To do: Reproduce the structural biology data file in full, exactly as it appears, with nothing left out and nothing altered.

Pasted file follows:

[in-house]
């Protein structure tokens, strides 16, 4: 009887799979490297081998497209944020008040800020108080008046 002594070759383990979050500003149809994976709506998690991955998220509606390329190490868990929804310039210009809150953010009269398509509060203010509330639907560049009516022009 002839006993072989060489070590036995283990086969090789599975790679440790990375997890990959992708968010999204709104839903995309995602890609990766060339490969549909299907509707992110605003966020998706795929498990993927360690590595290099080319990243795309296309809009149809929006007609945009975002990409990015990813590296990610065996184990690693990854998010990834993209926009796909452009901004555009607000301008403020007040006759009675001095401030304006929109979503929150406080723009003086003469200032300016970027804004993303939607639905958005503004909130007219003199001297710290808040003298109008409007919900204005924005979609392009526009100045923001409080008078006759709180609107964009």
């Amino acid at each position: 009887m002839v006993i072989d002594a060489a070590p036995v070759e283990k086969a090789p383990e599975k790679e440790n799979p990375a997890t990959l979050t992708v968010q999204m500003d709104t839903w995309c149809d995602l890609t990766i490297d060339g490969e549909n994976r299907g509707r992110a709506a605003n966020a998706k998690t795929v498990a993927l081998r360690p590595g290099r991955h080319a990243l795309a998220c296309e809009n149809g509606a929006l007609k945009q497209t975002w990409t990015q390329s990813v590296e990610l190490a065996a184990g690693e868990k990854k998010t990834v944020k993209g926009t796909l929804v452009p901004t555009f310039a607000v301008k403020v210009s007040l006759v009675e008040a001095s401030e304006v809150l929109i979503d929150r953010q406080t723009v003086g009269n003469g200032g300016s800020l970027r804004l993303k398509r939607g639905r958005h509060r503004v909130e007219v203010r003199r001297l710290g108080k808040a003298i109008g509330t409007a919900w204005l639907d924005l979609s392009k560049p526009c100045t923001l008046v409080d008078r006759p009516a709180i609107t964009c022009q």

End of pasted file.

[in-house]
């Protein structure tokens, strides 16, 4: 009887799979490297081998497209944020008040800020108080008046 002594070759383990979050500003149809994976709506998690991955998220509606390329190490868990929804310039210009809150953010009269398509509060203010509330639907560049009516022009 002839006993072989060489070590036995283990086969090789599975790679440790990375997890990959992708968010999204709104839903995309995602890609990766060339490969549909299907509707992110605003966020998706795929498990993927360690590595290099080319990243795309296309809009149809929006007609945009975002990409990015990813590296990610065996184990690693990854998010990834993209926009796909452009901004555009607000301008403020007040006759009675001095401030304006929109979503929150406080723009003086003469200032300016970027804004993303939607639905958005503004909130007219003199001297710290808040003298109008409007919900204005924005979609392009526009100045923001409080008078006759709180609107964009």
């Amino acid at each position: 009887m002839v006993i072989d002594a060489a070590p036995v070759e283990k086969a090789p383990e599975k790679e440790n799979p990375a997890t990959l979050t992708v968010q999204m500003d709104t839903w995309c149809d995602l890609t990766i490297d060339g490969e549909n994976r299907g509707r992110a709506a605003n966020a998706k998690t795929v498990a993927l081998r360690p590595g290099r991955h080319a990243l795309a998220c296309e809009n149809g509606a929006l007609k945009q497209t975002w990409t990015q390329s990813v590296e990610l190490a065996a184990g690693e868990k990854k998010t990834v944020k993209g926009t796909l929804v452009p901004t555009f310039a607000v301008k403020v210009s007040l006759v009675e008040a001095s401030e304006v809150l929109i979503d929150r953010q406080t723009v003086g009269n003469g200032g300016s800020l970027r804004l993303k398509r939607g639905r958005h509060r503004v909130e007219v203010r003199r001297l710290g108080k808040a003298i109008g509330t409007a919900w204005l639907d924005l979609s392009k560049p526009c100045t923001l008046v409080d008078r006759p009516a709180i609107t964009c022009q």